The before-times machine
Little Canada has a lotta nostalgia, and a welcome escape from reality.
Let’s close out this tilt-a-whirl of the last year at a theme park.
Well, “theme park” makes it sound vast and thrilling, whereas this one is small-scale (yet epic in its own way) and the joys more low-key.
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Little Canada is Toronto’s newest tourist attraction, an unusual addition — in any year, let alone a pandemic one — to the dystopian grit of Yonge-Dundas Square. It distills the country’s landmarks and cityscapes (only those in Ontario and Quebec, for now) into miniaturized form, with astonishing attention to every detail. Passengers alight as the UP Express doors open and close; brake lights come on as cars veer around curves; the Rogers Centre’s roof plates retract with perfect accuracy.
But that’s not why we’ve come here today. When you ride the escalator down beneath the city’s busiest intersection, you are not only entering a delightfully intricate representation of the country in miniature; you are being transported back in time. To the “before times,” to be specific.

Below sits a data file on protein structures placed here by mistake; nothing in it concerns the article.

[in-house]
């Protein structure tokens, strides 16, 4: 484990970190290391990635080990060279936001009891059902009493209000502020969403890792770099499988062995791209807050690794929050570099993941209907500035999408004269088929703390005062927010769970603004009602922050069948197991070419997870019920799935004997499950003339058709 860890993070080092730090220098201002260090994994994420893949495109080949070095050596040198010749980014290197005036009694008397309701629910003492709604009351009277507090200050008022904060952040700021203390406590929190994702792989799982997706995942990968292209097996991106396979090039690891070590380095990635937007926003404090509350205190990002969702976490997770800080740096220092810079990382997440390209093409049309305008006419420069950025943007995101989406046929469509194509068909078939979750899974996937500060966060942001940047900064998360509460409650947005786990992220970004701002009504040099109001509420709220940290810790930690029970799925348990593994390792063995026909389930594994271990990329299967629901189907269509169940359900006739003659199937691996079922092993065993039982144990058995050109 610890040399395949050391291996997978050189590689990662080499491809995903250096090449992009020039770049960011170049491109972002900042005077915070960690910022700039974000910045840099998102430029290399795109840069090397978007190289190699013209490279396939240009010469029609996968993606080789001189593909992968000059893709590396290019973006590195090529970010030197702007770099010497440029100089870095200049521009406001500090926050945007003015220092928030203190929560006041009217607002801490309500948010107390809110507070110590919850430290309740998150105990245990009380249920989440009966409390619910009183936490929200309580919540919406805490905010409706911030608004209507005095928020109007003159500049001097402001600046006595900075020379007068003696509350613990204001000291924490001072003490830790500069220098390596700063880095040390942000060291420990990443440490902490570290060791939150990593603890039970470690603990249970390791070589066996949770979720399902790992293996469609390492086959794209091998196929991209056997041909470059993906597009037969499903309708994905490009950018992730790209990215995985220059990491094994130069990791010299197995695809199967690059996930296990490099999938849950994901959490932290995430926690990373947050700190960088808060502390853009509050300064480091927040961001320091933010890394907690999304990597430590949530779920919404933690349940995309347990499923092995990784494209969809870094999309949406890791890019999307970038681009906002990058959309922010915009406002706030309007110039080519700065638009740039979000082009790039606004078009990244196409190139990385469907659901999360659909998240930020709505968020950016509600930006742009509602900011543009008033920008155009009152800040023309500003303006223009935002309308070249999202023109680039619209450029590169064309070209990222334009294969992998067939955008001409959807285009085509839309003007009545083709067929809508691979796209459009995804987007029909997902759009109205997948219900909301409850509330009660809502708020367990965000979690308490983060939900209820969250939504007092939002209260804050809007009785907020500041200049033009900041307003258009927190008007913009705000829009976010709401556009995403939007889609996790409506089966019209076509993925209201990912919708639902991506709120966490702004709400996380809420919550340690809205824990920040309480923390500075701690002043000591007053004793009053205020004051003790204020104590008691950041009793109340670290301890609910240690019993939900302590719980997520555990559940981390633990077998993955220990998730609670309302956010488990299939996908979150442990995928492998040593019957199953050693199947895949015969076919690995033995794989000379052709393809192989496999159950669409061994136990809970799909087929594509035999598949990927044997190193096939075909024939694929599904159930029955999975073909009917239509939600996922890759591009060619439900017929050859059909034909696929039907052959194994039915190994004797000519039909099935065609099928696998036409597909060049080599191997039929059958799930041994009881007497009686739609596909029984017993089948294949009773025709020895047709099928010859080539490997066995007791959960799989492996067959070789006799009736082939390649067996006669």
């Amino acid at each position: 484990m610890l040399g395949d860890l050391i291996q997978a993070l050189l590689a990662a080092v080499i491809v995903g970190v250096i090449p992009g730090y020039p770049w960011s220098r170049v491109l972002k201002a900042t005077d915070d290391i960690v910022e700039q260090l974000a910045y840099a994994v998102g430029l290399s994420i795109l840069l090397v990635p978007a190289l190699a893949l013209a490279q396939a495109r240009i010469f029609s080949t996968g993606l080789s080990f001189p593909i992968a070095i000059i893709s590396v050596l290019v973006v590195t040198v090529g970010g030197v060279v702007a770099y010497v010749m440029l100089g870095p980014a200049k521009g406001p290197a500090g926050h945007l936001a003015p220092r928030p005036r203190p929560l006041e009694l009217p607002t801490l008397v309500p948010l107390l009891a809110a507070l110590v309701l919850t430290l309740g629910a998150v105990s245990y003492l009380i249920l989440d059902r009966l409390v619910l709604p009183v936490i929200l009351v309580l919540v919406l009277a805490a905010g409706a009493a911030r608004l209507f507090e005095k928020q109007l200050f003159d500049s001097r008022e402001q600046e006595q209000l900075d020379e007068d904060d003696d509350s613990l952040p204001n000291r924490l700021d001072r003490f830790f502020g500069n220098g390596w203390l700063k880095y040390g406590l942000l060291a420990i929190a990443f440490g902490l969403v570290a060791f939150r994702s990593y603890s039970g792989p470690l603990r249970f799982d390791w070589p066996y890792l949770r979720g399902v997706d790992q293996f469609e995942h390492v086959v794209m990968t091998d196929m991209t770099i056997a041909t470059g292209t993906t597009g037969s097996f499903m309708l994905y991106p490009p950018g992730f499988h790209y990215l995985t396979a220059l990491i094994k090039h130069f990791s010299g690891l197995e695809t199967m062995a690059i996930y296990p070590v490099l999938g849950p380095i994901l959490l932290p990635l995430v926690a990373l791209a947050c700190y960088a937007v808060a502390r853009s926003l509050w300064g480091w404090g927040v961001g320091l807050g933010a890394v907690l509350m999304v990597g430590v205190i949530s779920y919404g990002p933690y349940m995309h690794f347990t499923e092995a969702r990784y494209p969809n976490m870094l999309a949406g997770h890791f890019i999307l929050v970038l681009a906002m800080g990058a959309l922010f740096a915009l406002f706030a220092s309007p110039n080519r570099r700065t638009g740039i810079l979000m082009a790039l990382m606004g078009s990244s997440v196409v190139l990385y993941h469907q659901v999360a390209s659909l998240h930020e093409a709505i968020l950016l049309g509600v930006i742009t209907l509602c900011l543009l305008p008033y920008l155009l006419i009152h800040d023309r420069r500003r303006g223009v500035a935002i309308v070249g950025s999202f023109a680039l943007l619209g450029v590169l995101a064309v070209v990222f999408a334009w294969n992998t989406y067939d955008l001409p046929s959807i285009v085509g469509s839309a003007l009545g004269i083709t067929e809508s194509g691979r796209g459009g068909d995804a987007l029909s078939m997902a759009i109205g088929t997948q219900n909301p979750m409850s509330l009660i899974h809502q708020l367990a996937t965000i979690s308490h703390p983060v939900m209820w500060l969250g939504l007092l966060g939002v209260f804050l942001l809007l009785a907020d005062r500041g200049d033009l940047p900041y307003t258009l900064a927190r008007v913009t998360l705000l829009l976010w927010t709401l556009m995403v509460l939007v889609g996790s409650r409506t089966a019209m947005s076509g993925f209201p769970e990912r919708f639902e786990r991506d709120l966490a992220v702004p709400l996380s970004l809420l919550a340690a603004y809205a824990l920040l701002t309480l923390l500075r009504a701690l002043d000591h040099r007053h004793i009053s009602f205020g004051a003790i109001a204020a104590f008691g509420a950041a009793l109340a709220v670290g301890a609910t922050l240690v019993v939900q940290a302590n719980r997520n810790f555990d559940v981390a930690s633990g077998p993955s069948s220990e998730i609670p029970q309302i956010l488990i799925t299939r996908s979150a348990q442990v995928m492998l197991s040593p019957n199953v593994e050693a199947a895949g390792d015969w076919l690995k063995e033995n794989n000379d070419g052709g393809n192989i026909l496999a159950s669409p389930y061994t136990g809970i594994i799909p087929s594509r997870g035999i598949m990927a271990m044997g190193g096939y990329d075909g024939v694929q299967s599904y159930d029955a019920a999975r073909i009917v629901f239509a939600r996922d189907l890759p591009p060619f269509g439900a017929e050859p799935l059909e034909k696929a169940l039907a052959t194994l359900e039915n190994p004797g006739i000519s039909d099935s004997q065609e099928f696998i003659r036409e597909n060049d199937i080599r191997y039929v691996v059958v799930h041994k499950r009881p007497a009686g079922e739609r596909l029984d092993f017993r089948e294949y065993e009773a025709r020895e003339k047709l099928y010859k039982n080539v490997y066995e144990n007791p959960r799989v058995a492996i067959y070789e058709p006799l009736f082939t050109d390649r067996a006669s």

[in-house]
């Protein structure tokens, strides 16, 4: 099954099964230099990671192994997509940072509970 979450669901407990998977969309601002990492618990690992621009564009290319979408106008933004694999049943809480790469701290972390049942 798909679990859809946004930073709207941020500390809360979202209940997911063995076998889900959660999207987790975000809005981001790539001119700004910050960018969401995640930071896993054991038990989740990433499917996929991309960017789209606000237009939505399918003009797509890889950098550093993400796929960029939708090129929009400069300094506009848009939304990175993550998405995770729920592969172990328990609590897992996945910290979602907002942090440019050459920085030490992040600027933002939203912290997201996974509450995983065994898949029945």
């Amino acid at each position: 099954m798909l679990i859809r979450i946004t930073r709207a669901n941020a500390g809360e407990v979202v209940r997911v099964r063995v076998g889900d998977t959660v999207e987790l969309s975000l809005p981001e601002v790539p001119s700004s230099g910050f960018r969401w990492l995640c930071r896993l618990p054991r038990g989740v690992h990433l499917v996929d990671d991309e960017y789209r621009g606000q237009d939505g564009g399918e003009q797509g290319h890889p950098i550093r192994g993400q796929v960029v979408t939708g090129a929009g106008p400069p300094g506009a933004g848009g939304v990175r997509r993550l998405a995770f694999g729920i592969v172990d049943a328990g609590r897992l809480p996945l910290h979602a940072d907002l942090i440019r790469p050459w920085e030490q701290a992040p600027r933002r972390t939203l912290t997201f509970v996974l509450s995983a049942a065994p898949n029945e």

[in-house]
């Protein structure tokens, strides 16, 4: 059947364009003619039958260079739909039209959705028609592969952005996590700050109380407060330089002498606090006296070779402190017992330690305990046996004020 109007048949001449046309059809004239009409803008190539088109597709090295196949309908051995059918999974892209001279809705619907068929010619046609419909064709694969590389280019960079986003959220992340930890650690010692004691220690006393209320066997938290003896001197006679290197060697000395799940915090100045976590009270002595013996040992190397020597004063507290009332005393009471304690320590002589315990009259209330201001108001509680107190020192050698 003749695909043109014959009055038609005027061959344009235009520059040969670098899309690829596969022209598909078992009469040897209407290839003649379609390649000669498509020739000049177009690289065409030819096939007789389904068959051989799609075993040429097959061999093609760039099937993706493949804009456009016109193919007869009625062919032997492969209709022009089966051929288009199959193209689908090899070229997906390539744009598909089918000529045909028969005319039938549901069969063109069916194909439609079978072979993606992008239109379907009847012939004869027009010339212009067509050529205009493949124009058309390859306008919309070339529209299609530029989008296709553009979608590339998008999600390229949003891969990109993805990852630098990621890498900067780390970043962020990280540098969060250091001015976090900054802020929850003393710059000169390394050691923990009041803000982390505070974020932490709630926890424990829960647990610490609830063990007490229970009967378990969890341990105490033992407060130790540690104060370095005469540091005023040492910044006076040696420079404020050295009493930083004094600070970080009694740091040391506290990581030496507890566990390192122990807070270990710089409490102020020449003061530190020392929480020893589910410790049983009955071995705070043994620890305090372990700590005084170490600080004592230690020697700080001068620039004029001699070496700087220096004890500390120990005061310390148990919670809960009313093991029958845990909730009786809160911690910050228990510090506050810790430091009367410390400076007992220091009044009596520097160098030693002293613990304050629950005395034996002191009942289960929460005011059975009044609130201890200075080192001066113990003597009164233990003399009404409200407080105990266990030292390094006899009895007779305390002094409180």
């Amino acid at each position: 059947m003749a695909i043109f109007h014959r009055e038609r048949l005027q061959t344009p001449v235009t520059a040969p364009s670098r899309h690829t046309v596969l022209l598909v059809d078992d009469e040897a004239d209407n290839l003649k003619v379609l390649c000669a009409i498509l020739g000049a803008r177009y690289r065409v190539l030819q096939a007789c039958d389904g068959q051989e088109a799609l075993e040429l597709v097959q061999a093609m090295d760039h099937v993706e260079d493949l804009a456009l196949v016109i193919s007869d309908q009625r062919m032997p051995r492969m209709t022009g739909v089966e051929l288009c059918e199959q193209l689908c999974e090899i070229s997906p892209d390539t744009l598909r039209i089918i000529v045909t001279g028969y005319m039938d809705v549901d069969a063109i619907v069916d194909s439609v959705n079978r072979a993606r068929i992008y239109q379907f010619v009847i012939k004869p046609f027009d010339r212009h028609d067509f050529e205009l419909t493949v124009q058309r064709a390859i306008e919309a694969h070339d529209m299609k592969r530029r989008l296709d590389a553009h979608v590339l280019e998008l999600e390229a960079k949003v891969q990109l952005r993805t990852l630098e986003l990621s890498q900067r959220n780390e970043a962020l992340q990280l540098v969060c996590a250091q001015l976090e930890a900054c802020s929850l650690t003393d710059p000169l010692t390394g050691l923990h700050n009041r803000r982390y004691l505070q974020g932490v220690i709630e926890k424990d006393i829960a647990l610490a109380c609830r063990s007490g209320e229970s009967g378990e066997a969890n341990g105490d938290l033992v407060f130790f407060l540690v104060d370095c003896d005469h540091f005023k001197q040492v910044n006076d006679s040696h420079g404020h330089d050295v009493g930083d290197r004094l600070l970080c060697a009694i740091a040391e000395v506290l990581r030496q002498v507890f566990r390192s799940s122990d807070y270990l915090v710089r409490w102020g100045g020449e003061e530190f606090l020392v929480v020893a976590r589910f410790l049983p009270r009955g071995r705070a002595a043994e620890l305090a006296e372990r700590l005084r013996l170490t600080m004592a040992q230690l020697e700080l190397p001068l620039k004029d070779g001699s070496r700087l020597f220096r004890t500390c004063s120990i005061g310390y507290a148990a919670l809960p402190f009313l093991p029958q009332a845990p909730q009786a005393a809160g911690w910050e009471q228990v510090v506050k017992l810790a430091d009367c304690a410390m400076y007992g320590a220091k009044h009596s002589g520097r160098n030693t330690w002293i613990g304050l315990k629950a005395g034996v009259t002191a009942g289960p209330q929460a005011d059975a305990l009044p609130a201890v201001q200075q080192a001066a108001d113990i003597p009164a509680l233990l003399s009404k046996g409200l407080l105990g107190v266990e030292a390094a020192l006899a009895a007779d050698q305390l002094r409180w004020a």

Here, the trains run constantly and on time. The traffic rarely snarls. The weather is always good — and it’s summer everywhere except in the winter wonderland of Quebec, home to ice hotels, sugar shacks, and canoe races across a semi-frozen St. Lawrence.
Life here is happy and wholesome, from the Tulip Festival in Ottawa to the outdoor event wedding in Niagara-on-the-Lake. Theatres and stadiums are packed. Romeo and Juliet is playing to a capacity crowd — indoors! — at Stratford’s Festival Theatre. Come From Away (which just closed permanently) is still playing at the Royal Alex. The Raptors (partially sidelined by quarantines) are back in winning form circa 2019, playing to a full house at Scotiabank Arena while fans cluster outside in Jurassic Park.
Here, no one keeps a six-foot distance, and no one — except the visitors, and the Little Canada staffers studiously disinfecting the installation with a spray bottle and cloth — is wearing a mask.
Of course, this is all by design, in keeping with the vision of Little Canada’s founder, Jean-Louis Brenninkmeijer.
As a sign informs you near the end of the exhibition, in both English and Dutch, “Here the world is still OK.”
To my surprise, that illusion alone is worth the price of admission — $29 plus HST per adult1 is a lot to pay to see a model exhibition of a country that’s only partly finished. But I’d pay it again.
Partway through this miniature marvel, between Ottawa and the Golden Horseshoe, is the “Littlization Station,” where visitors can step inside a spherical contraption fitted with lights and cameras that take a 360-degree photo. This image can then be used to make a miniature model version of yourself, so you too, for a fee, can become a resident of Little Canada.
Before my son and I step inside, the station operator lets us know that at this point we’re allowed to remove our masks.
When in Rome, I guess…
By comparison, the Royal Ontario Museum general admission is $23 plus HST; Ripley’s Aquarium is $43-plus.